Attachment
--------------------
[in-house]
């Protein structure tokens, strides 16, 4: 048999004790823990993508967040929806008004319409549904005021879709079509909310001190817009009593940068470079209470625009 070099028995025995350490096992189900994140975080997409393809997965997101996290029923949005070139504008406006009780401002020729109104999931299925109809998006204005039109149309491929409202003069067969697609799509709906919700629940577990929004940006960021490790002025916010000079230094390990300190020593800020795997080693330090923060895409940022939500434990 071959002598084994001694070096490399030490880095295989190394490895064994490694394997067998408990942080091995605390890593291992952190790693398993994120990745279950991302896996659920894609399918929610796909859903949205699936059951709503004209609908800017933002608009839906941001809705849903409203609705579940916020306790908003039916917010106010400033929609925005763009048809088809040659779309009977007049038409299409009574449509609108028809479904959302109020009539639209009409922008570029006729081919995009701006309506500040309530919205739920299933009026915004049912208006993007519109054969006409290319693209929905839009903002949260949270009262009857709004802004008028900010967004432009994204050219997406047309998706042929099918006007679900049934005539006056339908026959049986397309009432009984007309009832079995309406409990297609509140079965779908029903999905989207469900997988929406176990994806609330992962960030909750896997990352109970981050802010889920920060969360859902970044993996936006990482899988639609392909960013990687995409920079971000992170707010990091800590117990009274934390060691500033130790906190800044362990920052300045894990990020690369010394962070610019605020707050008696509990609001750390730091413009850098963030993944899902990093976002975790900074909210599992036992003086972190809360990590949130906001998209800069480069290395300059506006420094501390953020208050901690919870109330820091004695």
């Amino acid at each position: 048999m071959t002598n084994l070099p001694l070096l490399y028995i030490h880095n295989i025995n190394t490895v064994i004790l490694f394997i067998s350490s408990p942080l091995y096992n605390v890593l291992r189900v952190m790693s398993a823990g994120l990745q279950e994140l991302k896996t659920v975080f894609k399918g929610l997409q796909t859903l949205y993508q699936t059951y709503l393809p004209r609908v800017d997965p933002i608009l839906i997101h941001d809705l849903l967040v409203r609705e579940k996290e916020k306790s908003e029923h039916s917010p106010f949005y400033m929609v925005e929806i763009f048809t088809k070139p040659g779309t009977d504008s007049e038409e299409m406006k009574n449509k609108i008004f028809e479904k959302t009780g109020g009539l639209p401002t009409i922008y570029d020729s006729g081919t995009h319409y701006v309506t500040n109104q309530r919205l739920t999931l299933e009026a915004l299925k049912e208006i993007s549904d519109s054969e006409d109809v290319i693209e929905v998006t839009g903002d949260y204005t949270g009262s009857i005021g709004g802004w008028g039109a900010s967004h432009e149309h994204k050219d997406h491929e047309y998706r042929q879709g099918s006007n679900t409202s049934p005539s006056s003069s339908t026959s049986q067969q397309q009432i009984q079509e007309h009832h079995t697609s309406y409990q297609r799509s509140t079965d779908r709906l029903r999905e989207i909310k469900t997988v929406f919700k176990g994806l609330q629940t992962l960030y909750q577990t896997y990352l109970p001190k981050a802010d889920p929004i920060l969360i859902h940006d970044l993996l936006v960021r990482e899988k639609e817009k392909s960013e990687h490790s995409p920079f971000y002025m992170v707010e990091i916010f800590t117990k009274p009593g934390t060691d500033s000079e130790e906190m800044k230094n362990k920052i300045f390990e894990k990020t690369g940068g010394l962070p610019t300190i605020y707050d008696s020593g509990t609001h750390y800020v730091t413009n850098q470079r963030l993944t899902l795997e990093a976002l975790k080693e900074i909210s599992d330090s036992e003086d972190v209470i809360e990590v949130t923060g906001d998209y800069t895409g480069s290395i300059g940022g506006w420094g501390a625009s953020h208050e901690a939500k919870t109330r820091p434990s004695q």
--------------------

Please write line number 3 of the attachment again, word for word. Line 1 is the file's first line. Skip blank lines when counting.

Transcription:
């Amino acid at each position: 048999m071959t002598n084994l070099p001694l070096l490399y028995i030490h880095n295989i025995n190394t490895v064994i004790l490694f394997i067998s350490s408990p942080l091995y096992n605390v890593l291992r189900v952190m790693s398993a823990g994120l990745q279950e994140l991302k896996t659920v975080f894609k399918g929610l997409q796909t859903l949205y993508q699936t059951y709503l393809p004209r609908v800017d997965p933002i608009l839906i997101h941001d809705l849903l967040v409203r609705e579940k996290e916020k306790s908003e029923h039916s917010p106010f949005y400033m929609v925005e929806i763009f048809t088809k070139p040659g779309t009977d504008s007049e038409e299409m406006k009574n449509k609108i008004f028809e479904k959302t009780g109020g009539l639209p401002t009409i922008y570029d020729s006729g081919t995009h319409y701006v309506t500040n109104q309530r919205l739920t999931l299933e009026a915004l299925k049912e208006i993007s549904d519109s054969e006409d109809v290319i693209e929905v998006t839009g903002d949260y204005t949270g009262s009857i005021g709004g802004w008028g039109a900010s967004h432009e149309h994204k050219d997406h491929e047309y998706r042929q879709g099918s006007n679900t409202s049934p005539s006056s003069s339908t026959s049986q067969q397309q009432i009984q079509e007309h009832h079995t697609s309406y409990q297609r799509s509140t079965d779908r709906l029903r999905e989207i909310k469900t997988v929406f919700k176990g994806l609330q629940t992962l960030y909750q577990t896997y990352l109970p001190k981050a802010d889920p929004i920060l969360i859902h940006d970044l993996l936006v960021r990482e899988k639609e817009k392909s960013e990687h490790s995409p920079f971000y002025m992170v707010e990091i916010f800590t117990k009274p009593g934390t060691d500033s000079e130790e906190m800044k230094n362990k920052i300045f390990e894990k990020t690369g940068g010394l962070p610019t300190i605020y707050d008696s020593g509990t609001h750390y800020v730091t413009n850098q470079r963030l993944t899902l795997e990093a976002l975790k080693e900074i909210s599992d330090s036992e003086d972190v209470i809360e990590v949130t923060g906001d998209y800069t895409g480069s290395i300059g940022g506006w420094g501390a625009s953020h208050e901690a939500k919870t109330r820091p434990s004695q």